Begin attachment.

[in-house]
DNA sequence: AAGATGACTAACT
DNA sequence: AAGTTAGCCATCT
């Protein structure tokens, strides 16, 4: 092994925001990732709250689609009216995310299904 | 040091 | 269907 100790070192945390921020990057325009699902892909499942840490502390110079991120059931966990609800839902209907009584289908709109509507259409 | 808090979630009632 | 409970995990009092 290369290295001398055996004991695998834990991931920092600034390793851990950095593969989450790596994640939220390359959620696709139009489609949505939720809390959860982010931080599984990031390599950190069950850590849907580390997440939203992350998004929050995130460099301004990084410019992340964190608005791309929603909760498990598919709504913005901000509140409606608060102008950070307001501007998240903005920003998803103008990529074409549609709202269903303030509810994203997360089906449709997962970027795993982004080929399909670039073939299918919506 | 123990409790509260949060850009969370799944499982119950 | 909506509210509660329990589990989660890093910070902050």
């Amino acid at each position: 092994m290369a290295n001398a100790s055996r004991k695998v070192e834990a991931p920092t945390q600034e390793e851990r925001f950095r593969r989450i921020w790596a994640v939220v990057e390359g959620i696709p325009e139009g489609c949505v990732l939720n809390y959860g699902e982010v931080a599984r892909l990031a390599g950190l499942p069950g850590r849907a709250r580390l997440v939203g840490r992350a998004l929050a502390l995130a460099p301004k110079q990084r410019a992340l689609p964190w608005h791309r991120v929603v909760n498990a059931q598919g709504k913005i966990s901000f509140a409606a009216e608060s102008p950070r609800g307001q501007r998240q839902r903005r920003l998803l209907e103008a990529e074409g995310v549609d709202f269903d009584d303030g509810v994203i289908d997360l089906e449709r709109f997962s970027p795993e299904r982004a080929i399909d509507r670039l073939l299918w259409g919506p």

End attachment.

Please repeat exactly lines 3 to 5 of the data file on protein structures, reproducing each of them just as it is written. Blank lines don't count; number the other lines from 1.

DNA sequence: AAGTTAGCCATCT
């Protein structure tokens, strides 16, 4: 092994925001990732709250689609009216995310299904 | 040091 | 269907 100790070192945390921020990057325009699902892909499942840490502390110079991120059931966990609800839902209907009584289908709109509507259409 | 808090979630009632 | 409970995990009092 290369290295001398055996004991695998834990991931920092600034390793851990950095593969989450790596994640939220390359959620696709139009489609949505939720809390959860982010931080599984990031390599950190069950850590849907580390997440939203992350998004929050995130460099301004990084410019992340964190608005791309929603909760498990598919709504913005901000509140409606608060102008950070307001501007998240903005920003998803103008990529074409549609709202269903303030509810994203997360089906449709997962970027795993982004080929399909670039073939299918919506 | 123990409790509260949060850009969370799944499982119950 | 909506509210509660329990589990989660890093910070902050």
């Amino acid at each position: 092994m290369a290295n001398a100790s055996r004991k695998v070192e834990a991931p920092t945390q600034e390793e851990r925001f950095r593969r989450i921020w790596a994640v939220v990057e390359g959620i696709p325009e139009g489609c949505v990732l939720n809390y959860g699902e982010v931080a599984r892909l990031a390599g950190l499942p069950g850590r849907a709250r580390l997440v939203g840490r992350a998004l929050a502390l995130a460099p301004k110079q990084r410019a992340l689609p964190w608005h791309r991120v929603v909760n498990a059931q598919g709504k913005i966990s901000f509140a409606a009216e608060s102008p950070r609800g307001q501007r998240q839902r903005r920003l998803l209907e103008a990529e074409g995310v549609d709202f269903d009584d303030g509810v994203i289908d997360l089906e449709r709109f997962s970027p795993e299904r982004a080929i399909d509507r670039l073939l299918w259409g919506p």